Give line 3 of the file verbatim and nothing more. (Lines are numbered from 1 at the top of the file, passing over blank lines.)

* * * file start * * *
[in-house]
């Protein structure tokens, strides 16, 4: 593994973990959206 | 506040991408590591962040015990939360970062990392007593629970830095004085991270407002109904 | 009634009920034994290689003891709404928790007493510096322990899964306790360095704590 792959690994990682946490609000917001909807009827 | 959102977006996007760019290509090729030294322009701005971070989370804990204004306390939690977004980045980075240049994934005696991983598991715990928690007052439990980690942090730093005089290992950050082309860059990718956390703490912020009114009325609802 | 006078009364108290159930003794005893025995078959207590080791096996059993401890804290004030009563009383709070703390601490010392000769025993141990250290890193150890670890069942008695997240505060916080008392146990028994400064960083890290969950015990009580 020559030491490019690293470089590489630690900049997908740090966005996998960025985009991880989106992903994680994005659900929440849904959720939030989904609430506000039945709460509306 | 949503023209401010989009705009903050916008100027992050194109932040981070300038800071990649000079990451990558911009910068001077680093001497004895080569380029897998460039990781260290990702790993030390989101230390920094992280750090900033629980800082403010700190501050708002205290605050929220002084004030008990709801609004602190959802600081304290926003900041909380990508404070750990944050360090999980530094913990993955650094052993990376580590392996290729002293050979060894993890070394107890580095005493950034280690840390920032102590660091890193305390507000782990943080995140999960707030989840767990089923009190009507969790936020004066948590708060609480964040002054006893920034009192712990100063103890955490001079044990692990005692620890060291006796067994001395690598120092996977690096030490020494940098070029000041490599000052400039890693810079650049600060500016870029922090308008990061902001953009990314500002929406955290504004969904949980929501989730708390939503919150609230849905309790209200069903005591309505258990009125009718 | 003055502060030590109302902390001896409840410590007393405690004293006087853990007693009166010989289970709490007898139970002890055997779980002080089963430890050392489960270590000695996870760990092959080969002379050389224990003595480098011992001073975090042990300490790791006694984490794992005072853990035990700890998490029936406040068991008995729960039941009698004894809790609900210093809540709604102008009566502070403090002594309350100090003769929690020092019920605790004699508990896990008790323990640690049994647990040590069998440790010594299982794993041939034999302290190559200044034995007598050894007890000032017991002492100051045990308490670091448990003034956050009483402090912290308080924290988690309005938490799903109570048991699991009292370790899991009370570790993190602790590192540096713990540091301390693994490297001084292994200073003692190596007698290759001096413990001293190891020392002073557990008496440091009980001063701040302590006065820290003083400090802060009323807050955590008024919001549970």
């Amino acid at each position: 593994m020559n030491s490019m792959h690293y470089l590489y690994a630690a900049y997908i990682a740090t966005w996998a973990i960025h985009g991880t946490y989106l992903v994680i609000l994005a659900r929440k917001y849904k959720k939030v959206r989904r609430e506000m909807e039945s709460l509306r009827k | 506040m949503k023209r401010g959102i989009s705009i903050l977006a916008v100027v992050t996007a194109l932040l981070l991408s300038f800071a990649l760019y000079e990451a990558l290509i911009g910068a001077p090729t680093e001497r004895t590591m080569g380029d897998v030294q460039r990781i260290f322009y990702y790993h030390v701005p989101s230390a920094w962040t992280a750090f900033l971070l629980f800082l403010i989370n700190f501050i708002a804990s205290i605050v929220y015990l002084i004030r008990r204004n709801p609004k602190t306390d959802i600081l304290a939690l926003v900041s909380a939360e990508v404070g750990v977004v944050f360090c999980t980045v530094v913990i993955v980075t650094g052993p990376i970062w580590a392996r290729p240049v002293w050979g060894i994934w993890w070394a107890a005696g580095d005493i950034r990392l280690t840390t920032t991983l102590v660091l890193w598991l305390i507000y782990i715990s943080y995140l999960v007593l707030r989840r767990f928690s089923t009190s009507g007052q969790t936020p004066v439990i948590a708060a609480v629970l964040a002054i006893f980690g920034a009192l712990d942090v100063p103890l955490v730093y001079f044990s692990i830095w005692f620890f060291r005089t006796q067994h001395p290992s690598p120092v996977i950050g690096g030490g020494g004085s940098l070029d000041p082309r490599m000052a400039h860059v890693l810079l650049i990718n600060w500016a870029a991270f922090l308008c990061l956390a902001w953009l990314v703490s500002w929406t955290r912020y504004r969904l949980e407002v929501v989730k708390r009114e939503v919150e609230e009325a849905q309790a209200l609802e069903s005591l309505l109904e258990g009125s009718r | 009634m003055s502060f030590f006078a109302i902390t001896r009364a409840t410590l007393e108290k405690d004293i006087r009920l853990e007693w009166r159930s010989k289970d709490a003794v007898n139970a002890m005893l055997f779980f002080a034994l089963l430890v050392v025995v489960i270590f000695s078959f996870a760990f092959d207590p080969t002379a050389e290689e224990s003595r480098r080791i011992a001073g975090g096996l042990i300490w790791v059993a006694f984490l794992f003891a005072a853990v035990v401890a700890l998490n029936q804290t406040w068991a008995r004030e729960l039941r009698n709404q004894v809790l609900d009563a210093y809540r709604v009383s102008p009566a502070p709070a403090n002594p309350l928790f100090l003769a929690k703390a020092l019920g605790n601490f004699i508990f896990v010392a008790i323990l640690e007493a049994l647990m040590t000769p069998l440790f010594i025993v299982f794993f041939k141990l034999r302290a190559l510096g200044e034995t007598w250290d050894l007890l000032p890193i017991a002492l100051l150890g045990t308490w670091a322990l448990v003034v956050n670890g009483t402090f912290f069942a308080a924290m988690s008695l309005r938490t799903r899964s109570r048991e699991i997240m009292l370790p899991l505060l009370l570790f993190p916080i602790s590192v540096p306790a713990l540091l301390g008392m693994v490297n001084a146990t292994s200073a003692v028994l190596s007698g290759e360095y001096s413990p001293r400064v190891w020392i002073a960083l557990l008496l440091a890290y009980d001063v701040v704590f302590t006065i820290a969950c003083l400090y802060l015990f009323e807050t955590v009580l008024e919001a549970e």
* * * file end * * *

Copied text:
């Amino acid at each position: 593994m020559n030491s490019m792959h690293y470089l590489y690994a630690a900049y997908i990682a740090t966005w996998a973990i960025h985009g991880t946490y989106l992903v994680i609000l994005a659900r929440k917001y849904k959720k939030v959206r989904r609430e506000m909807e039945s709460l509306r009827k | 506040m949503k023209r401010g959102i989009s705009i903050l977006a916008v100027v992050t996007a194109l932040l981070l991408s300038f800071a990649l760019y000079e990451a990558l290509i911009g910068a001077p090729t680093e001497r004895t590591m080569g380029d897998v030294q460039r990781i260290f322009y990702y790993h030390v701005p989101s230390a920094w962040t992280a750090f900033l971070l629980f800082l403010i989370n700190f501050i708002a804990s205290i605050v929220y015990l002084i004030r008990r204004n709801p609004k602190t306390d959802i600081l304290a939690l926003v900041s909380a939360e990508v404070g750990v977004v944050f360090c999980t980045v530094v913990i993955v980075t650094g052993p990376i970062w580590a392996r290729p240049v002293w050979g060894i994934w993890w070394a107890a005696g580095d005493i950034r990392l280690t840390t920032t991983l102590v660091l890193w598991l305390i507000y782990i715990s943080y995140l999960v007593l707030r989840r767990f928690s089923t009190s009507g007052q969790t936020p004066v439990i948590a708060a609480v629970l964040a002054i006893f980690g920034a009192l712990d942090v100063p103890l955490v730093y001079f044990s692990i830095w005692f620890f060291r005089t006796q067994h001395p290992s690598p120092v996977i950050g690096g030490g020494g004085s940098l070029d000041p082309r490599m000052a400039h860059v890693l810079l650049i990718n600060w500016a870029a991270f922090l308008c990061l956390a902001w953009l990314v703490s500002w929406t955290r912020y504004r969904l949980e407002v929501v989730k708390r009114e939503v919150e609230e009325a849905q309790a209200l609802e069903s005591l309505l109904e258990g009125s009718r | 009634m003055s502060f030590f006078a109302i902390t001896r009364a409840t410590l007393e108290k405690d004293i006087r009920l853990e007693w009166r159930s010989k289970d709490a003794v007898n139970a002890m005893l055997f779980f002080a034994l089963l430890v050392v025995v489960i270590f000695s078959f996870a760990f092959d207590p080969t002379a050389e290689e224990s003595r480098r080791i011992a001073g975090g096996l042990i300490w790791v059993a006694f984490l794992f003891a005072a853990v035990v401890a700890l998490n029936q804290t406040w068991a008995r004030e729960l039941r009698n709404q004894v809790l609900d009563a210093y809540r709604v009383s102008p009566a502070p709070a403090n002594p309350l928790f100090l003769a929690k703390a020092l019920g605790n601490f004699i508990f896990v010392a008790i323990l640690e007493a049994l647990m040590t000769p069998l440790f010594i025993v299982f794993f041939k141990l034999r302290a190559l510096g200044e034995t007598w250290d050894l007890l000032p890193i017991a002492l100051l150890g045990t308490w670091a322990l448990v003034v956050n670890g009483t402090f912290f069942a308080a924290m988690s008695l309005r938490t799903r899964s109570r048991e699991i997240m009292l370790p899991l505060l009370l570790f993190p916080i602790s590192v540096p306790a713990l540091l301390g008392m693994v490297n001084a146990t292994s200073a003692v028994l190596s007698g290759e360095y001096s413990p001293r400064v190891w020392i002073a960083l557990l008496l440091a890290y009980d001063v701040v704590f302590t006065i820290a969950c003083l400090y802060l015990f009323e807050t955590v009580l008024e919001a549970e």